Video: Vegan activist jumps into bullring to protest French festival

The Local France
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Video: Vegan activist jumps into bullring to protest French festival
The protester enters the ring with slogans written on his torso. Photo: Daniel Velez/AFP

An animal rights activist leapt into the bullring at one of France's biggest summer festivals on Tuesday in an effort to protest the sport.


After jumping into the arena, the protester revealed slogans written on his torso, which were directed at French President Emmanuel Macron.

'Macron, you can stop this,' read the writing on his chest, while he carried a sign saying 'No to the Corrida, save the bulls - Vegan strike group'.

The protester shouted slogans including "Macron, are these our traditions?" and "Do not confuse barbarism with tradition".

Protest organization Vegan Strike Group said in a statement that his aim was to "call on the President of the Republic directly to implement the abolition of bullfighting".

The group wanted to share a message of "anti-speciesism", it said, and to call for animals' lives to be given the same respect as humans'.

The protester's action was met with boos from the crowd, according to Le Monde, and he was taken into police custody before being released shortly afterwards.

The daily identified the activist as a 34-year-old Dutchman who has jumped into a total of more than 30 bullrings and dolphinariums in France and abroad to protest animal cruelty.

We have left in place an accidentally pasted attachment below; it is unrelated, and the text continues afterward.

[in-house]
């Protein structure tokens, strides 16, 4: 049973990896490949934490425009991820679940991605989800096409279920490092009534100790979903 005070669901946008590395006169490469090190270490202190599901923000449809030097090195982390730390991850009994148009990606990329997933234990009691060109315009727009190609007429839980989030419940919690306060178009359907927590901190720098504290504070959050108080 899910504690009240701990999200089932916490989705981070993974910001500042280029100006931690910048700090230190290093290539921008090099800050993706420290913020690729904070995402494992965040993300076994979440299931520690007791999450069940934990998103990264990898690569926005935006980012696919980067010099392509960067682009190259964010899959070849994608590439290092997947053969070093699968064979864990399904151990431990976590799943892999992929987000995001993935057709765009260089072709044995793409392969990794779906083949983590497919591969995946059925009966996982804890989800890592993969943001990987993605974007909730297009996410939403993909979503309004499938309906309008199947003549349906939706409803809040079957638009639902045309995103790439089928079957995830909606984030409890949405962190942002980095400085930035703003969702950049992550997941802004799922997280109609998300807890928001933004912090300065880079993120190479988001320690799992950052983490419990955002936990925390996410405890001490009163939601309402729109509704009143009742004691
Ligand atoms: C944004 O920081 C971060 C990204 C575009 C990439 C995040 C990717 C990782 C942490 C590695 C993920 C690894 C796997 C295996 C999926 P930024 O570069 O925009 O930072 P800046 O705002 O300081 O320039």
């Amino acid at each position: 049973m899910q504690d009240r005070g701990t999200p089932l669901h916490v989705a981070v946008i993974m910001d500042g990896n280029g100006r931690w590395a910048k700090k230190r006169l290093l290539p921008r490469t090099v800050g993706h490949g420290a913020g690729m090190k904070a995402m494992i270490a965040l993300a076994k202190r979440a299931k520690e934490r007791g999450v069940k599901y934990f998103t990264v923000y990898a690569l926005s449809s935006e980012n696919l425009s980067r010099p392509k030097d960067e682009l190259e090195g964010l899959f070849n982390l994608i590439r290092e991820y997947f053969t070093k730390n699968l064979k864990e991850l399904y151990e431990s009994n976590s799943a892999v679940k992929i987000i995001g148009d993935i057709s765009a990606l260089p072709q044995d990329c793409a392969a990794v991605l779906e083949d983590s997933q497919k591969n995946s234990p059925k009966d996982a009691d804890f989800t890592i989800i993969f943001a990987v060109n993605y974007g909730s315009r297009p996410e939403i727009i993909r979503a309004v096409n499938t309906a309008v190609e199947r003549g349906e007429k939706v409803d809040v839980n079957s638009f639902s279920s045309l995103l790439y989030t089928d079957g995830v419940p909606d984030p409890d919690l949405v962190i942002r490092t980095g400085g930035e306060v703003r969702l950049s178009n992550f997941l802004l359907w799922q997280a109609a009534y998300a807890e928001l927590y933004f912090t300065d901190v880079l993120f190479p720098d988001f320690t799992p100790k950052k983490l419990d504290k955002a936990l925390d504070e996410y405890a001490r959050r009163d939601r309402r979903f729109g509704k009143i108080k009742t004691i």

A few days earlier, together with two other activists from the same group, the man had entered the arena of a bullring in Dax in the south of France.

The five-day Bayonne Festival attracts around 1 million visitors each year, but has long faced backlash for the prominent bullfighting in the event.

One of the leading anti-bullfighting campaign groups, CRAC Europe (The Radical Committee Against Corrida) organizes regular protests against festivals which feature the sport.

"Bullfighting in general is perverse, it's sadism, and it's incredible that in the 21st century there is still entertainment based on stabbing animals to death," the group's vice president, Roger Lahana, told The Local last year.

READ ALSO: France cuts bullfighting from cultural heritage list


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